Menopause-related discrimination claims are typically brought under the Equality Act 2010 as claims for disability, sex and/or age discrimination. Compensation for discrimination is uncapped, so employers could face large awards.
Menopause, the workplace and the law:
Menopause can be a ‘disability’ for the purpose of the Equality Act 2010
This was confirmed by the employment tribunal in Donnachie v Telent Technology Services Ltd, where the employee experienced night sweats six to eight times a night, and frequent hot flushes and palpitations.
Her condition was deemed to meet the legal definition of ‘disability’, meaning a physical or mental impairment that has a substantial and long-term adverse effect on the individual’s ability to carry out normal day-to-day activities.
Discrimination arising from disability
Most commonly, a claim for discrimination arising from disability arises when an employer dismisses an employee for a reason other than their disability (often poor performance or misconduct), but their poor performance or misconduct was a consequence of their disability.
This occurred in Davies v Scottish Courts & Tribunal Service, where the employee – a court officer who experienced heavy bleeding, anaemia, cystitis, dizziness and lack of concentration at the onset of menopause (which the employment tribunal accepted amounted to a disability) – was dismissed after mistakenly telling members of the public in court that they had drunk water containing her medication. The employment tribunal upheld her claim for discrimination arising from disability.
The employer in Merchant v BT PLC did not treat the employee’s menopause in the same way as it had treated other employees’ non-female-specific illnesses in the past, and the employee’s dismissal for poor performance was consequently found to amount to sex discrimination.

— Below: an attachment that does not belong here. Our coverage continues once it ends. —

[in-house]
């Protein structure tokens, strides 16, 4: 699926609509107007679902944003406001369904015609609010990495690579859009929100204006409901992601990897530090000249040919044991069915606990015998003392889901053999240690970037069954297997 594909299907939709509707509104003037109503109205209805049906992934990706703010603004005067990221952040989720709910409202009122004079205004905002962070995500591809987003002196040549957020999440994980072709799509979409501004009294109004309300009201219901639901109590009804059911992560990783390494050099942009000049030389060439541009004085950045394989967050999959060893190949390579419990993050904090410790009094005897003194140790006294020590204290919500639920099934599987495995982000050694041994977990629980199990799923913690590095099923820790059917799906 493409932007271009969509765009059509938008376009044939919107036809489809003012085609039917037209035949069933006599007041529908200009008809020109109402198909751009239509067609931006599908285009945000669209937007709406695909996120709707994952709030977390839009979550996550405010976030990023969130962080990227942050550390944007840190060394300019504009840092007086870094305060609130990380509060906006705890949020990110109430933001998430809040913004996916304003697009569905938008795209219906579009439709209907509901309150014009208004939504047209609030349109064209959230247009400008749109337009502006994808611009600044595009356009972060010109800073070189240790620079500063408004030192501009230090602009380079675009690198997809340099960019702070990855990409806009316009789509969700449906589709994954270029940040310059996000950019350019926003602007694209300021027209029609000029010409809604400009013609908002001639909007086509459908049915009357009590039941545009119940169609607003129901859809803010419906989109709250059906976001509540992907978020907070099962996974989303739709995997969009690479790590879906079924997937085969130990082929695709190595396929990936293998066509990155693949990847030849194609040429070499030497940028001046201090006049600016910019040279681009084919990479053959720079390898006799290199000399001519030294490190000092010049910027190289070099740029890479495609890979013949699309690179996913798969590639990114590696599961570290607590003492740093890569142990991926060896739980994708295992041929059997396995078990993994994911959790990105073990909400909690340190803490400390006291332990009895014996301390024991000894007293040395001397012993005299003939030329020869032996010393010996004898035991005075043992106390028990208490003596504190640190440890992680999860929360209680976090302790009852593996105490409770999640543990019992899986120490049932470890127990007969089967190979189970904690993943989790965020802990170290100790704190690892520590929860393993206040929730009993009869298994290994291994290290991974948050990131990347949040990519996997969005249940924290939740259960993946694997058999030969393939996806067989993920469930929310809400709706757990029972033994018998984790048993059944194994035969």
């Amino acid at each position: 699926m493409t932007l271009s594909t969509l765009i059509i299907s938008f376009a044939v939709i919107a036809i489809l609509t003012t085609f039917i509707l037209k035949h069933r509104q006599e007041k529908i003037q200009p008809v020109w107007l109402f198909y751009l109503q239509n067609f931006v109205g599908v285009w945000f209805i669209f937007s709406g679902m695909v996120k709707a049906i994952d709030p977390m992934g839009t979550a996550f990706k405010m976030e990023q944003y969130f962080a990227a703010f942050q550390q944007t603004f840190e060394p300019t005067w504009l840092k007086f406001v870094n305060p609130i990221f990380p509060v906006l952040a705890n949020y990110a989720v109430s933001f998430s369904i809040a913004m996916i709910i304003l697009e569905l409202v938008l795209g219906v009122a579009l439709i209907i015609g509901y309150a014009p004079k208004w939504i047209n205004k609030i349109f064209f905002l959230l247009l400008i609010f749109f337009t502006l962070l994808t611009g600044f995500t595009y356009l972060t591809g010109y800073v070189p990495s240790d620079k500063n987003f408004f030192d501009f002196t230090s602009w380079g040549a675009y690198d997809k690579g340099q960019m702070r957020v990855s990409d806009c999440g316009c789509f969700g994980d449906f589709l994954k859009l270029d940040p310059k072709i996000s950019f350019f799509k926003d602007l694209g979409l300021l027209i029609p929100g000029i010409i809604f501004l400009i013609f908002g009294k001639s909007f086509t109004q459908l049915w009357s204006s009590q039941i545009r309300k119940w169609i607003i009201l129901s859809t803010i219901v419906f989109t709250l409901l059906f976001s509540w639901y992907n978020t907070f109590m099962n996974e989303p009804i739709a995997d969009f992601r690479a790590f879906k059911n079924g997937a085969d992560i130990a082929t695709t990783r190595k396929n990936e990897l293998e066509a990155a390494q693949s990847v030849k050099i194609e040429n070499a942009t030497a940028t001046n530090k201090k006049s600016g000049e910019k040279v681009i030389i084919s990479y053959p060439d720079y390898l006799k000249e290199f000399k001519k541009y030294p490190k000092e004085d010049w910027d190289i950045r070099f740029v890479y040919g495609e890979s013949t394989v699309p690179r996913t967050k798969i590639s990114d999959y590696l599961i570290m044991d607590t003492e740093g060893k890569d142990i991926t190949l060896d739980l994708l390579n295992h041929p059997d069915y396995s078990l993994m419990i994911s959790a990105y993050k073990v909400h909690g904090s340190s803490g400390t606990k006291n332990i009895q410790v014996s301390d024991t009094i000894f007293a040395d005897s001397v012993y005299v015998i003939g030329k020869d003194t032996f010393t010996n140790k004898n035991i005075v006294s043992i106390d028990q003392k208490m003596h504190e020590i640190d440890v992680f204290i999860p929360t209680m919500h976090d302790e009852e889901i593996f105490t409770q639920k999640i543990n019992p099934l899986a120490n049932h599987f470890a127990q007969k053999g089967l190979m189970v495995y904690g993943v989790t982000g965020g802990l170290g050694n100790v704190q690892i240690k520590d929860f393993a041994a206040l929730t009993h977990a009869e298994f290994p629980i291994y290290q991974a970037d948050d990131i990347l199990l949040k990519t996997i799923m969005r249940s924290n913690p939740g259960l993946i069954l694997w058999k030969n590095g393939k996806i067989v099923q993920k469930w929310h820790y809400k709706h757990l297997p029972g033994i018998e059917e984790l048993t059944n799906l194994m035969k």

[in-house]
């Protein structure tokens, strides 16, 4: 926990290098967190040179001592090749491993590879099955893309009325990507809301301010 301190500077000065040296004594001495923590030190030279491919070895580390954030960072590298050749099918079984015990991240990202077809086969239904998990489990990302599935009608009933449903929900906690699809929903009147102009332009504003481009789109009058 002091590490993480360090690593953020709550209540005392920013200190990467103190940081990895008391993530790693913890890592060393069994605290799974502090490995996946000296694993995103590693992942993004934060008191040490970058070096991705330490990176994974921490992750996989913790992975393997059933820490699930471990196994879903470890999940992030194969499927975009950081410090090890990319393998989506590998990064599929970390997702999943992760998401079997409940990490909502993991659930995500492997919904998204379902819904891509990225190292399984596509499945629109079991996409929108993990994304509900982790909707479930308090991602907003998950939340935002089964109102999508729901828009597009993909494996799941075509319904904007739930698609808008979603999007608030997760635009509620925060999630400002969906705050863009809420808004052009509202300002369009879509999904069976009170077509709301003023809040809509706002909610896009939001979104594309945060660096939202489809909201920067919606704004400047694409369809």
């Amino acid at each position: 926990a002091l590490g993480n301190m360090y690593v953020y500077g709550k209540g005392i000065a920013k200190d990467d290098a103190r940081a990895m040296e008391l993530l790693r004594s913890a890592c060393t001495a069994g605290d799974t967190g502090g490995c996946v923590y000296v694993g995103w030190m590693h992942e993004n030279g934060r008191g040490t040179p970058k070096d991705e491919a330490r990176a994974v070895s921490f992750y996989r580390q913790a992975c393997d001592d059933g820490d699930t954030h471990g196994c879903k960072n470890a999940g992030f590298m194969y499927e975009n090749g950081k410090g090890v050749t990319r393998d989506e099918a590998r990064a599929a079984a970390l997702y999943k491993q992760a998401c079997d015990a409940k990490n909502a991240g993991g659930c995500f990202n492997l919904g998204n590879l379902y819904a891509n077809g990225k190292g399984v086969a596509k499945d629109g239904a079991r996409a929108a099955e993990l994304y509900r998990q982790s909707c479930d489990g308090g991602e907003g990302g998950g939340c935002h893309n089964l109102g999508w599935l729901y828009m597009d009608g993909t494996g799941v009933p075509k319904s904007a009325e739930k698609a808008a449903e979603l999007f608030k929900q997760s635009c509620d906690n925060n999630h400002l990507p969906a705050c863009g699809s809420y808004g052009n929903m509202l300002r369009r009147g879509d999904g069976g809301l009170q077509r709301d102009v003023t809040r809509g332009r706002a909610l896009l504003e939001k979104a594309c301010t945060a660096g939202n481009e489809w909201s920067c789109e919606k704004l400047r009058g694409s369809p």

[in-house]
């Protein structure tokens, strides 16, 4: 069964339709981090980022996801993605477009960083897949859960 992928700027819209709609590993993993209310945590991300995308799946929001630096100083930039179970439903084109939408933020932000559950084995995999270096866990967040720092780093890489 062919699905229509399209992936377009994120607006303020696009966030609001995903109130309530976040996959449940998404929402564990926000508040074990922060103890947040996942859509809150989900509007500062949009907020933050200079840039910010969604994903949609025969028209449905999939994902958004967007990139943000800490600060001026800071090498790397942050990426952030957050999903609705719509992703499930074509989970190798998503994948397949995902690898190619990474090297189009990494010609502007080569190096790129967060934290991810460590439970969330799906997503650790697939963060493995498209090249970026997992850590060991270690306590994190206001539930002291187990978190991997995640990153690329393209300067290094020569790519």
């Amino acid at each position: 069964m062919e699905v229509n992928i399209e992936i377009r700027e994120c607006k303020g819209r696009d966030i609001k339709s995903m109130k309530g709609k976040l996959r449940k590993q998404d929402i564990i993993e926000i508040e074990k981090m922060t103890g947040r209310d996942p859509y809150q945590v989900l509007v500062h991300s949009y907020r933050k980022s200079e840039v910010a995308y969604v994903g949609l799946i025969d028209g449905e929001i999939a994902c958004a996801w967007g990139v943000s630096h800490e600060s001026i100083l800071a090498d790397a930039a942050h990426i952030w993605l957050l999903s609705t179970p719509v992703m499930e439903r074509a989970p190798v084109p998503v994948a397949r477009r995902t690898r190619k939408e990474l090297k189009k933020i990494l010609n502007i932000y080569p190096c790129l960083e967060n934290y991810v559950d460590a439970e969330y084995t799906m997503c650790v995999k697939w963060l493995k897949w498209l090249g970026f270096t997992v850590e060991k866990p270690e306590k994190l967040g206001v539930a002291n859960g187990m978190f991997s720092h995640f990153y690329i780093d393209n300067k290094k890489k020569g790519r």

A GP letter confirmed that the employee’s symptoms included heavy bleeding, memory lapses and anaemia. Her employer had a policy recommending occupational health investigations when health issues may be impacting performance; however, her manager had not recommended investigations in her case, because he felt he had sufficient personal knowledge based on his wife’s menopause.
The employee in A v Bonmarche Limited successfully claimed age, as well as sex, discrimination. Her manager had refused to adjust the temperature of the store where the employee worked and repeatedly called her ‘menopausal’ and a ‘dinosaur’ in front of staff and customers.
Justification defence for employers
If facing claims for indirect discrimination (where an employer’s provision, criterion or practice applies to all employees but puts those with a protected characteristic at a particular disadvantage), discrimination arising from disability, or direct age discrimination, employers will not be liable if their actions were a proportionate means of achieving a legitimate aim.
In Sokolova v Humdinger Ltd, though the requirement to wear a buttoned-up overall in a hot factory was found to indirectly discriminate against menopausal women, the employer was able to demonstrate that the requirement was justified to comply with food health and safety standards. As such, it was not liable for discrimination.
While it is still unclear what (if any) employment law changes may come out of the Commons Women and Equalities Committee’s inquiry, the government has indicated that it is looking at ways to improve the treatment of menopausal women in the workplace, including by encouraging employers to create a supporting environment.
In the meantime, recent case law and the public’s growing awareness of menopause suggest that employers should educate themselves and their workforce about the impact menopausal symptoms may have on an employee’s conduct, performance and needs, and have systems in place to support menopausal employees.
Emma Vennesson is counsel at Faegre Drinker Biddle & Reath